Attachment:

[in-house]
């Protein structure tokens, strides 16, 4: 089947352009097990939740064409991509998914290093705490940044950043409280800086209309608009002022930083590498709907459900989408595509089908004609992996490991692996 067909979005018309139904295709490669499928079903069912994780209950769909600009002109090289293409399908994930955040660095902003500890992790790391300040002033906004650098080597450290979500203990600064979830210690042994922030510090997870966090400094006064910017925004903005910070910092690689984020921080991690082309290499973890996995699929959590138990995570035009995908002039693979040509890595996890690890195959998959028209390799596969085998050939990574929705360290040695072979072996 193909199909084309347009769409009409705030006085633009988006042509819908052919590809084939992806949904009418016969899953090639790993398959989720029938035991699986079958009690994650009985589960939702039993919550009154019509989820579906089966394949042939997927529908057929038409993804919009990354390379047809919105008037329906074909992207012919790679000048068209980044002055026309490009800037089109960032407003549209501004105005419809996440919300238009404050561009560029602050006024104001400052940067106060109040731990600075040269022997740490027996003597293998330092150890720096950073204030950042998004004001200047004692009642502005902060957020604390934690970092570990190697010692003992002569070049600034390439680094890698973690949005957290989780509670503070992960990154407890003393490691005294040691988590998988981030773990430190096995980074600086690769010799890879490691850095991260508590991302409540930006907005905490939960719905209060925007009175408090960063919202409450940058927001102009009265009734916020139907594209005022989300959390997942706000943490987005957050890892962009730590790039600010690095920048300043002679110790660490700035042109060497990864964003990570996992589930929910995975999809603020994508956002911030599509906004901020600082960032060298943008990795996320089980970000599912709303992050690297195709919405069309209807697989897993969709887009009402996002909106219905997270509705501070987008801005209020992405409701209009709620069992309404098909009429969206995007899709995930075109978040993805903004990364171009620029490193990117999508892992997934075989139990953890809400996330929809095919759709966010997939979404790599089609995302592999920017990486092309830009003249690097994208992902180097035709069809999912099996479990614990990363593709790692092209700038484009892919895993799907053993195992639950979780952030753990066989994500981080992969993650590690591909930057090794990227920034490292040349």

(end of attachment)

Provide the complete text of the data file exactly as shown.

[in-house]
């Protein structure tokens, strides 16, 4: 089947352009097990939740064409991509998914290093705490940044950043409280800086209309608009002022930083590498709907459900989408595509089908004609992996490991692996 067909979005018309139904295709490669499928079903069912994780209950769909600009002109090289293409399908994930955040660095902003500890992790790391300040002033906004650098080597450290979500203990600064979830210690042994922030510090997870966090400094006064910017925004903005910070910092690689984020921080991690082309290499973890996995699929959590138990995570035009995908002039693979040509890595996890690890195959998959028209390799596969085998050939990574929705360290040695072979072996 193909199909084309347009769409009409705030006085633009988006042509819908052919590809084939992806949904009418016969899953090639790993398959989720029938035991699986079958009690994650009985589960939702039993919550009154019509989820579906089966394949042939997927529908057929038409993804919009990354390379047809919105008037329906074909992207012919790679000048068209980044002055026309490009800037089109960032407003549209501004105005419809996440919300238009404050561009560029602050006024104001400052940067106060109040731990600075040269022997740490027996003597293998330092150890720096950073204030950042998004004001200047004692009642502005902060957020604390934690970092570990190697010692003992002569070049600034390439680094890698973690949005957290989780509670503070992960990154407890003393490691005294040691988590998988981030773990430190096995980074600086690769010799890879490691850095991260508590991302409540930006907005905490939960719905209060925007009175408090960063919202409450940058927001102009009265009734916020139907594209005022989300959390997942706000943490987005957050890892962009730590790039600010690095920048300043002679110790660490700035042109060497990864964003990570996992589930929910995975999809603020994508956002911030599509906004901020600082960032060298943008990795996320089980970000599912709303992050690297195709919405069309209807697989897993969709887009009402996002909106219905997270509705501070987008801005209020992405409701209009709620069992309404098909009429969206995007899709995930075109978040993805903004990364171009620029490193990117999508892992997934075989139990953890809400996330929809095919759709966010997939979404790599089609995302592999920017990486092309830009003249690097994208992902180097035709069809999912099996479990614990990363593709790692092209700038484009892919895993799907053993195992639950979780952030753990066989994500981080992969993650590690591909930057090794990227920034490292040349």